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Level 7 art history achievement objectives

Art history is the study of the visual arts domain. With the exception of the applied strand developing practical knowledge (PK), art history shares the same achievement objectives as visual arts.

In art history, these achievement objectives are interpreted as the study of art rather than the production of art.

The three arts strands work in combination. Together they provide the basis for a well-rounded programme. Generally, the strands are not taught alone. When focusing on teaching achievement objectives from one strand, teachers will usually find they can incorporate objectives from another strand.

The strands are separated here as a way of helping teachers to unpack the language of the strands and the objectives at this level.

Indicators are examples of the behaviours and capabilities that a teacher might expect to observe in a student who is achieving at the appropriate level. Teachers may wish to add further examples of their own.

Understanding art history in context (UC)

Achievement objectives

Students will:

  • research and analyse the influences of contexts on the characteristics and productions of artworks
  • research and analyse the influence of relevant contexts on their own work.

Indicators

  • Connects art works to a range of contextual factors that influence their development, production, and value. Contextual influences may include personal or artistic, historic, religious, economic, social, political, technological, philosophic, theoretic, and gender.
  • Dissects and compares and contrasts the characteristics of art works within movements and styles.
  • Identifies, trials, and experiences practical methods or processes used by artists, such as trialling techniques in oil paint or raranga (weaving patterns in flax).
  • Identifies and compares relationships between the artist, art works, and the institutions of the art world, such as salons and museums, or the connection between taonga and society in Māori and Pasifika art.

Communicating and interpreting in art history (CI)

Achievement objectives

Students will:

  • research and analyse how art works are constructed and presented to communicate meanings
  • use critical analysis to interpret and respond to artworks.

Indicators

  • Gathers information and describes how process and procedure in making art works communicates meaning and artistic intention.
  • Identifies how art works communicate meaning by the manner of their presentation, for example, the meaning implied by McCahon’s rejection of the frame in The Northland Panels (1958) or the impact of the Salon des Refusés on Impressionism.
  • Applies art history models of analysis to interpret meaning in art works, such as a study of iconography to interpret meanings intended by the artist.

Developing ideas in art history (DI)

Achievement objective

Students will:

  • generate, analyse, clarify, and extend ideas in a selected field related to established practice.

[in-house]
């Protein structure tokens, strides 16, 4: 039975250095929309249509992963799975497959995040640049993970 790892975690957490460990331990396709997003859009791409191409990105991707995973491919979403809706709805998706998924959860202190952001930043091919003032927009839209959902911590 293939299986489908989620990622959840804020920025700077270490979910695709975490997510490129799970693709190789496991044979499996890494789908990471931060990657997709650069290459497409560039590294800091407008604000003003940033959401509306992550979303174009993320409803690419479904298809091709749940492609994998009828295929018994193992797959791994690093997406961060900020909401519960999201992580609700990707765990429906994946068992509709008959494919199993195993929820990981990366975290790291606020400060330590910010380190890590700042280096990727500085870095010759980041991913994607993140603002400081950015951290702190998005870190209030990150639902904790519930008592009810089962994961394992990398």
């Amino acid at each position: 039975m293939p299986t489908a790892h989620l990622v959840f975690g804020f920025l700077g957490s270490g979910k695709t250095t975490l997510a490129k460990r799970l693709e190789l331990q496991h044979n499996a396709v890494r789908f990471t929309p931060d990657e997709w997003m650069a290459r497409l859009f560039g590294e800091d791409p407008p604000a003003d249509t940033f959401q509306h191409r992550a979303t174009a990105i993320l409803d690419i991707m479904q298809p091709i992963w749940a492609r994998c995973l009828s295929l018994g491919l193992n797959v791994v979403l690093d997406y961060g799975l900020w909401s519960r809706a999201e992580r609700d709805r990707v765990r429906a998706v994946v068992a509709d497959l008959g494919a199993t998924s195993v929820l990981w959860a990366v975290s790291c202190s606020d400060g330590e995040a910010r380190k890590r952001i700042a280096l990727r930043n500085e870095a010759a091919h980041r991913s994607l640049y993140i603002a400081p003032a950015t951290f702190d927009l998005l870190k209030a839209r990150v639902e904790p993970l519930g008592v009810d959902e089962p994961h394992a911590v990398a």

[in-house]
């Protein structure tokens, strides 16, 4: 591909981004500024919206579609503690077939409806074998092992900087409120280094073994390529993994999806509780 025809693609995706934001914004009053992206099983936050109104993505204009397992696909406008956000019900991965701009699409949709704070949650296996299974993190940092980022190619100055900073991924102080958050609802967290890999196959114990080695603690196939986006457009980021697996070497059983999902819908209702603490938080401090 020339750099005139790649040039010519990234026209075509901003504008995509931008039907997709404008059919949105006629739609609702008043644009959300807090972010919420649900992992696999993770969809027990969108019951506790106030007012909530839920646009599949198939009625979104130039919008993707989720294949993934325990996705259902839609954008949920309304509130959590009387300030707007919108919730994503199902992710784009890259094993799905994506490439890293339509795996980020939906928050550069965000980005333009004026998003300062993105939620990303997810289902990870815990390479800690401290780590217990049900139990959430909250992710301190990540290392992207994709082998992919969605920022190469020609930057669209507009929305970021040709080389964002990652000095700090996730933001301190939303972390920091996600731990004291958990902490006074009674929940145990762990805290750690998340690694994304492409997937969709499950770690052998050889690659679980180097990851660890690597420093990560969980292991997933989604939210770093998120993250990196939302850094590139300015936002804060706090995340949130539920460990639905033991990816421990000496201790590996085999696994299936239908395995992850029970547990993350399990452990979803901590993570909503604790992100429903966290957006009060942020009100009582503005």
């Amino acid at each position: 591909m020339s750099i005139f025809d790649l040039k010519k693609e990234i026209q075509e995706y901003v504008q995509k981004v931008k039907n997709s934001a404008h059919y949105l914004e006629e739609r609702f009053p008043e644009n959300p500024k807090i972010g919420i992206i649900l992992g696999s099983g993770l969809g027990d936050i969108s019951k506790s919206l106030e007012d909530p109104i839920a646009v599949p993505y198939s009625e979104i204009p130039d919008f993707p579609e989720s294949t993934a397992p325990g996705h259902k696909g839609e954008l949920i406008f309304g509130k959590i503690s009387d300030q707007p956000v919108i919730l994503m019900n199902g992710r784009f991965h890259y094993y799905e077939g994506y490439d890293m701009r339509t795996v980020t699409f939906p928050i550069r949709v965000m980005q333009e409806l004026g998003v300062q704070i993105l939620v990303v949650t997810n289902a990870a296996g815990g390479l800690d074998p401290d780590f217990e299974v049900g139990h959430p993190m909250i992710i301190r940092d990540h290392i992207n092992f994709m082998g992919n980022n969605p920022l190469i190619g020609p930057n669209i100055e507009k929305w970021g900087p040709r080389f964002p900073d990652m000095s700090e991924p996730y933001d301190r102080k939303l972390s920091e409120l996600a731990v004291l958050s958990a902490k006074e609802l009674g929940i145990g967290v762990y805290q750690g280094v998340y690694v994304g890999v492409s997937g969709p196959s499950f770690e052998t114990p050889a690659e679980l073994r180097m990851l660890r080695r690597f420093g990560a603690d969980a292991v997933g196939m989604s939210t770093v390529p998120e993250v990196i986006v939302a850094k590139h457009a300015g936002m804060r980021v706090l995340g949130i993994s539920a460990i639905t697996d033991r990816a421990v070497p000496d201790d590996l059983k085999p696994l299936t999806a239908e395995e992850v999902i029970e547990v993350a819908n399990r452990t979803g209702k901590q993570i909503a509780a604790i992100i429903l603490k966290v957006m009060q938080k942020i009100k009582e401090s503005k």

Indicators

  • Identifies, compares, and interprets the meanings, signs, and symbols within the imagery and effects of art works.
  • Dissects and examines how artists’ ideas are made visible or expressed through their practice and body of work.
  • Expresses (own) personal ideas or responses to a selected body of artworks or an artist’s oeuvre.

Assessment for qualifications

At the time of publication, achievement standards are in development to align them with The New Zealand Curriculum. Aligned level 1 achievement standards were registered for use in 2011 and level 2 in 2012. Level 3 will be registered for use in 2013.

Please ensure that you are using the correct version of the standards by going to the NZQA website.

Teachers should be familiar with all aspects of NCEA assessment.

Effective teachers aim to develop an art history programme that balances learning as set out in The New Zealand Curriculum and opportunities for assessment leading to qualifications.

The level 2 NCEA assessment guidelines prescribe three broad areas of study for external assessment; students are expected to answer questions from one of these.

Teachers will build their course on the requirements to meet external and internal achievement standards to equip their students to gain NCEA qualifications, with particular attention on providing sufficient opportunity to gain merit or excellence.

But art history programmes do not have to be bound by the range of options or topics within the NCEA assessment framework. Teaching and learning begins from the learning needs of the student and allows for the intrinsic rewards of learning such as:

  • gaining new insights
  • expanding world views
  • enjoying looking at and talking about art.

An art history programme, while retaining academic rigour, should allow for free discussion and appreciation of the art works for enjoyment.

Opportunities to engage with art works might include field trips, discussions, and creative expression that may not form part of the summative assessment practice.

Last updated August 18, 2015



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